500 W. Temple Street Room 225
Los Angeles, CA 90012-2770

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And your local District Office (Van Nuys, Lancaster, West District Office, South District Office, East District Office, North District Office).

Not sure who your local field office is? Call the assessor office and they can tell you if you give you’re your property address (213) 974-2111

Ok- I’ve submitted what’s the process?

Once you submit your property data change request, it will be assigned to a field supervisor. You can call both the main office and your local field office once or twice a week to check on whether or not your Change Request has been assigned to a field supervisor yet. I can tell you that the assessor gets a lot of change requests- they have a huge stack of them, and if you don’t call you will have to wait until they get to the bottom of the pile to reach yours. If you call frequently it can speed the process up, especially if you have already done your own research.

In reality, these change requests are a fairly low priority, so if it is the busy season, you will have to wait longer as other business will take priority.  

If you are requesting a change in SQFT on a house, or to verify building permits, the assessor might send a field appraiser to do a site visit.

F.A.Q.

How long does it take for Public Records to change?

Sorry to say the assessor moves pretty slow. Once you get the phone call notifying you that your request has been approved it can take up to 6 months for the records to be updated. The assessor’s office, as a policy, does not issue anything in writing, such as a letter or email, that can be used as a proof that the SQFT has changed prior to the system being updated within the next 6 months. 

Will correcting my assessor information raise my property tax?

The answer is Yes and No. It depends on whether you did the construction or not. If the construction was done prior to your purchase of the property, then correcting the assessor record will not affect your assessed value (It is included in the original purchase price). If you did the construction work and improved the property during the time you have owned the property- your property tax will be increased. This is not a reassessing event. Only the additional value of the construction will be added to your tax bases. 

Example: Property was purchased for $500,000, held 5 years, current market value $650,000, Current assessed value $552,000 and property taxes are 1.25% or $6,900 year. Value of construction added $50,000.

A) What is the assessed value if construction was done prior to purchase? $552,000 – the assessed value stays the same. 

B) What is the assessed value if construction was done after purchase?  $602,000. The assessed value goes up on the cost of the construction. The difference in annual property tax is $50,000 x 1.25% = $625

C) What if the property was torn down and rebuilt? The new property would be reassessed at time of being built

If your assessed value goes up, you will get a supplemental tax bill for the year.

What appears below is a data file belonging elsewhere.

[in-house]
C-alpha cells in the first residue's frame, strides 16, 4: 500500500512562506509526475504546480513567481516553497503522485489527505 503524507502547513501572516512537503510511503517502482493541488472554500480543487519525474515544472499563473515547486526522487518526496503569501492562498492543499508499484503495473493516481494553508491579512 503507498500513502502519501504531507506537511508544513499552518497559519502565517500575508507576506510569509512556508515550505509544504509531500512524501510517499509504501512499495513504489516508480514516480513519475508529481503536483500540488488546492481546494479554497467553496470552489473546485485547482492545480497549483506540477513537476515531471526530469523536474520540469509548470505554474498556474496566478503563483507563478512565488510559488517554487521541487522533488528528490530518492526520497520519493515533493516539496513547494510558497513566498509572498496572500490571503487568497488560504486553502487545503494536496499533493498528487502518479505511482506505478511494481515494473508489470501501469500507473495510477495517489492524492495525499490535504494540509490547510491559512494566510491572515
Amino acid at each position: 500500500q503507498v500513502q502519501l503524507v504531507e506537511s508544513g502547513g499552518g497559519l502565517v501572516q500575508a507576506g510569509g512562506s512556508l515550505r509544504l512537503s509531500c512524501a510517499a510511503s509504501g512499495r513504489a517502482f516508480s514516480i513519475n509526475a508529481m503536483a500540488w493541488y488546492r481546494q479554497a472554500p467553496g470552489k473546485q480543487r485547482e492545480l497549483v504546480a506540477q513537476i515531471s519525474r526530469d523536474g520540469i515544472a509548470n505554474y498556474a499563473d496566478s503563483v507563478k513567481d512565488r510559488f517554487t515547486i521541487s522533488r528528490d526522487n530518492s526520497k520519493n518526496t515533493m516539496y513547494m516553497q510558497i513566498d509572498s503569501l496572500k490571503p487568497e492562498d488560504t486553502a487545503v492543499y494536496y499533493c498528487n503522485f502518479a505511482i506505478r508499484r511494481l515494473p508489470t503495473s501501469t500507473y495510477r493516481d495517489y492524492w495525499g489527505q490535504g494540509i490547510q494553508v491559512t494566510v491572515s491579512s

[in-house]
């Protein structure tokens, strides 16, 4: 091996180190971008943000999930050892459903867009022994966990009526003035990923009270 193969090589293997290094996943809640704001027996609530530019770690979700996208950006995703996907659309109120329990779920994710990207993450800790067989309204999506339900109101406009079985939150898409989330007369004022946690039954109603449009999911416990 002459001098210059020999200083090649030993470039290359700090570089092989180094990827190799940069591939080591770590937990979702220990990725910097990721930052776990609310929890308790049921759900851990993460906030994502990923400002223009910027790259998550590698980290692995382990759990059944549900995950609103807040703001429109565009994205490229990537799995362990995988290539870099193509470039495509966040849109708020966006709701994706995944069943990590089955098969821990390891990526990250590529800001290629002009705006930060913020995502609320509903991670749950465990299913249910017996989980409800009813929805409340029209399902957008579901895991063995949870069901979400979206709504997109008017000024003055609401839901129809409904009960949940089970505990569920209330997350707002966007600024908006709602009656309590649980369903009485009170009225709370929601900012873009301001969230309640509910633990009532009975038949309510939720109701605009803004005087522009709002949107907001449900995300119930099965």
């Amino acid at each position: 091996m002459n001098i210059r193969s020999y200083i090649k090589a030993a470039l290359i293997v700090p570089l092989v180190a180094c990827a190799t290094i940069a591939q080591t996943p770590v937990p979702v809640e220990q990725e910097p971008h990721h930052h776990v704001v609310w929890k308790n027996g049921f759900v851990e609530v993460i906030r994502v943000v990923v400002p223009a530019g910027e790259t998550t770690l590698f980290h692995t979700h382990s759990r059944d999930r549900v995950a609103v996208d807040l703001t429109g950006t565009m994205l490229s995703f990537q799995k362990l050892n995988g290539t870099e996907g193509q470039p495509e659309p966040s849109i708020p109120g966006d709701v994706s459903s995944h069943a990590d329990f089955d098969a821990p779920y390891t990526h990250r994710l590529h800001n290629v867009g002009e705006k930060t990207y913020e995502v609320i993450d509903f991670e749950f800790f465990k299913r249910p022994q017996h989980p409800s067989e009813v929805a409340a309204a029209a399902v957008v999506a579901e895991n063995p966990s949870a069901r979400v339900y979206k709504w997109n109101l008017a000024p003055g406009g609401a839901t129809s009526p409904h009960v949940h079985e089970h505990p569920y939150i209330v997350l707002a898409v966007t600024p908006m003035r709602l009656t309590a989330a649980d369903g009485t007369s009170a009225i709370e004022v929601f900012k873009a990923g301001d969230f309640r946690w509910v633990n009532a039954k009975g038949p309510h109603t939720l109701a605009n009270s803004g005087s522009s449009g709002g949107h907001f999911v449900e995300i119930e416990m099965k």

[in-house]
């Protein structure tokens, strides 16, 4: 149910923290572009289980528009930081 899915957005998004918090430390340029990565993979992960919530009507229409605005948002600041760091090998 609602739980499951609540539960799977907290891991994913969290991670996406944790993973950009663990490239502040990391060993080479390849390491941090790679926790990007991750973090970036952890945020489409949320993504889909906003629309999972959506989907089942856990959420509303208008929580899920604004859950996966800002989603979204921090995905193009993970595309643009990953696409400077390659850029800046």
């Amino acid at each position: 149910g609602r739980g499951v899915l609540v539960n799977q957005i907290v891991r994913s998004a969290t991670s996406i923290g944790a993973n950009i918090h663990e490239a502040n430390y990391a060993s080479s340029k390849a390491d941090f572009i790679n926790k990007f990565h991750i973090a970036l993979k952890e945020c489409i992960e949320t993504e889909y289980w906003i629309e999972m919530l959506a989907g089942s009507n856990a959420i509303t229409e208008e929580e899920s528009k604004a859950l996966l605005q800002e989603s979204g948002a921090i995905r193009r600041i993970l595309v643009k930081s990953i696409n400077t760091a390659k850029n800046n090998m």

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Lis Pendens

Lis Pendens translated means ‘law suit pending’. Lis Pendis are recorded at the County Recorder’s office, the lawsuit creates a cloud on title preventing the seller from easily selling their property or obtaining title insurance.

As a potential buyer considering a property with a lis pendens filed against it, be aware that this means that if the plaintiff of the lawsuit wins, the owner of the property (you when you purchase it) are responsible for any judgment awarded in that legal action. Let suppose that the plaintiff is awarded $50,000- there will be a $50,000 judgment lien attached to your property, ouch.

A property owner’s first remedy, if a lis pendens is filed is to post a bond. If the court determines that the lis pendens was filed in bad faith, or that it does not affect title or possession, then the court may expunge the lis pendens without the posting of a bond. You can take title to a property despite it having a lis pendens, but you assume the risk of any future judgments against the property. If a lis pendens exists, it should be found in the prelim that your title company provides you aa part of your disclosures (if they miss a Lis Pendens, and you complete a purchase and find out afterwards there is a Lis Pendens, you can file a claim against the title insurance company, which they would have to pay out- this is why they are very careful to have their title reports up to date)

Read the preliminary report thoroughly- change of ownership doesn’t wipe a lis pendens and as the new owner you will be responsible if there is any judgment.

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Deeded Parking

When buying a Condo it is good idea to double check to make sure that the property’s parking spaces are deeded to the unit (and the ones you were shown are in fact the right ones!). Some buildings, like The Churchill in the Wilshire Corridor don’t even have deeded parking spaces. The Churchill valets park cars in the garage wherever they fit. The Granville in West Hollywood has a seniority assigned parking system.

Subterranean parking garage

 

To check whether the condo unit has deeded parking, and which spaces they are, you will need to look at two documents:

  1. Grant Deed (with legal description)
  2. Condo Plan (with Parking Plat Map)

The grant deed for the property can be from any previous sale. It’s usually two or three pages. The first page is the actual deed- and the other pages are exhibits.

Page 1 of Grant Deed, Legal Description for this Grant deed is on Exhibit "A"

Page 1 of Grant Deed, Legal Description for this Grant deed is on Exhibit “A”